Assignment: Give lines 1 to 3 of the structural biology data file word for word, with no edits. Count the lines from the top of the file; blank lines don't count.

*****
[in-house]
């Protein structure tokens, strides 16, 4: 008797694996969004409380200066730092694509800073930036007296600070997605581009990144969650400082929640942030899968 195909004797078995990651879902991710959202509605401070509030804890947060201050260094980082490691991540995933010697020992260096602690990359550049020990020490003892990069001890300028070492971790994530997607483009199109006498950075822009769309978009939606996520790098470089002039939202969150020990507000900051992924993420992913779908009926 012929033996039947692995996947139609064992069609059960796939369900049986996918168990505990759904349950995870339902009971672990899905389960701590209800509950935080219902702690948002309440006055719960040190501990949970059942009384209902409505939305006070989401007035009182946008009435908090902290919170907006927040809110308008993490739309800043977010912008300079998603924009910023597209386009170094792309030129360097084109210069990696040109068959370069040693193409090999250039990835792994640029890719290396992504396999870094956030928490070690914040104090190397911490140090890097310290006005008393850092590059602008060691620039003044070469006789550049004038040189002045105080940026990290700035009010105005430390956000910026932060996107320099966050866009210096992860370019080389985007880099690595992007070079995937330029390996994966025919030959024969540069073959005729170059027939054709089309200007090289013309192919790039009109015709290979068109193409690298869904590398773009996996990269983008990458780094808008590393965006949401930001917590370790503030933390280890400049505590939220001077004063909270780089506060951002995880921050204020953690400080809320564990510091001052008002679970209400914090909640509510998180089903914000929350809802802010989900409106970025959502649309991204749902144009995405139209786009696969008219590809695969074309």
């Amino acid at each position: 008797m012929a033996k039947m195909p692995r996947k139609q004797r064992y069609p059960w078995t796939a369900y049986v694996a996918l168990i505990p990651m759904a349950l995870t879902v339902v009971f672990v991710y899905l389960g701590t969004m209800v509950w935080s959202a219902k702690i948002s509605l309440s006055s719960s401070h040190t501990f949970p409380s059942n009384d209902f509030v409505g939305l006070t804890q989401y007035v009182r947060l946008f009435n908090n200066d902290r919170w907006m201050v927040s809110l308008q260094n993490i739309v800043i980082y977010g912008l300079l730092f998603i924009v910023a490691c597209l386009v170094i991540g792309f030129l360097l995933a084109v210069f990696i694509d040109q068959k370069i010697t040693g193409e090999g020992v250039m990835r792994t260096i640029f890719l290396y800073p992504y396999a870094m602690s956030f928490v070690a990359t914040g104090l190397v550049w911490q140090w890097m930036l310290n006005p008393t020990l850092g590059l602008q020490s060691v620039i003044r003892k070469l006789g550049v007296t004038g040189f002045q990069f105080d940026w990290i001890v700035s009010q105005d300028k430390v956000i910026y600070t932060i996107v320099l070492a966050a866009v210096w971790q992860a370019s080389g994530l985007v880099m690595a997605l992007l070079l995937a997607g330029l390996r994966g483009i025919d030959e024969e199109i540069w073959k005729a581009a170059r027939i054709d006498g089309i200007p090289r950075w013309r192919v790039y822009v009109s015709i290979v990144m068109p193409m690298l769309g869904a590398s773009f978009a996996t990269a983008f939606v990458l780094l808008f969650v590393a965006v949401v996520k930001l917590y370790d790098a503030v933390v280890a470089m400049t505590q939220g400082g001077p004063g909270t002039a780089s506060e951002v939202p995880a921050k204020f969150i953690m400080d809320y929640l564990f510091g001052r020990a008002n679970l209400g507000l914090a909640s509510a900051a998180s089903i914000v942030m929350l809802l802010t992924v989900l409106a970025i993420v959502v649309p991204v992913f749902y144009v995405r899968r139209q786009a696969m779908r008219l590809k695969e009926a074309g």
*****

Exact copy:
[in-house]
């Protein structure tokens, strides 16, 4: 008797694996969004409380200066730092694509800073930036007296600070997605581009990144969650400082929640942030899968 195909004797078995990651879902991710959202509605401070509030804890947060201050260094980082490691991540995933010697020992260096602690990359550049020990020490003892990069001890300028070492971790994530997607483009199109006498950075822009769309978009939606996520790098470089002039939202969150020990507000900051992924993420992913779908009926 012929033996039947692995996947139609064992069609059960796939369900049986996918168990505990759904349950995870339902009971672990899905389960701590209800509950935080219902702690948002309440006055719960040190501990949970059942009384209902409505939305006070989401007035009182946008009435908090902290919170907006927040809110308008993490739309800043977010912008300079998603924009910023597209386009170094792309030129360097084109210069990696040109068959370069040693193409090999250039990835792994640029890719290396992504396999870094956030928490070690914040104090190397911490140090890097310290006005008393850092590059602008060691620039003044070469006789550049004038040189002045105080940026990290700035009010105005430390956000910026932060996107320099966050866009210096992860370019080389985007880099690595992007070079995937330029390996994966025919030959024969540069073959005729170059027939054709089309200007090289013309192919790039009109015709290979068109193409690298869904590398773009996996990269983008990458780094808008590393965006949401930001917590370790503030933390280890400049505590939220001077004063909270780089506060951002995880921050204020953690400080809320564990510091001052008002679970209400914090909640509510998180089903914000929350809802802010989900409106970025959502649309991204749902144009995405139209786009696969008219590809695969074309």
């Amino acid at each position: 008797m012929a033996k039947m195909p692995r996947k139609q004797r064992y069609p059960w078995t796939a369900y049986v694996a996918l168990i505990p990651m759904a349950l995870t879902v339902v009971f672990v991710y899905l389960g701590t969004m209800v509950w935080s959202a219902k702690i948002s509605l309440s006055s719960s401070h040190t501990f949970p409380s059942n009384d209902f509030v409505g939305l006070t804890q989401y007035v009182r947060l946008f009435n908090n200066d902290r919170w907006m201050v927040s809110l308008q260094n993490i739309v800043i980082y977010g912008l300079l730092f998603i924009v910023a490691c597209l386009v170094i991540g792309f030129l360097l995933a084109v210069f990696i694509d040109q068959k370069i010697t040693g193409e090999g020992v250039m990835r792994t260096i640029f890719l290396y800073p992504y396999a870094m602690s956030f928490v070690a990359t914040g104090l190397v550049w911490q140090w890097m930036l310290n006005p008393t020990l850092g590059l602008q020490s060691v620039i003044r003892k070469l006789g550049v007296t004038g040189f002045q990069f105080d940026w990290i001890v700035s009010q105005d300028k430390v956000i910026y600070t932060i996107v320099l070492a966050a866009v210096w971790q992860a370019s080389g994530l985007v880099m690595a997605l992007l070079l995937a997607g330029l390996r994966g483009i025919d030959e024969e199109i540069w073959k005729a581009a170059r027939i054709d006498g089309i200007p090289r950075w013309r192919v790039y822009v009109s015709i290979v990144m068109p193409m690298l769309g869904a590398s773009f978009a996996t990269a983008f939606v990458l780094l808008f969650v590393a965006v949401v996520k930001l917590y370790d790098a503030v933390v280890a470089m400049t505590q939220g400082g001077p004063g909270t002039a780089s506060e951002v939202p995880a921050k204020f969150i953690m400080d809320y929640l564990f510091g001052r020990a008002n679970l209400g507000l914090a909640s509510a900051a998180s089903i914000v942030m929350l809802l802010t992924v989900l409106a970025i993420v959502v649309p991204v992913f749902y144009v995405r899968r139209q786009a696969m779908r008219l590809k695969e009926a074309g």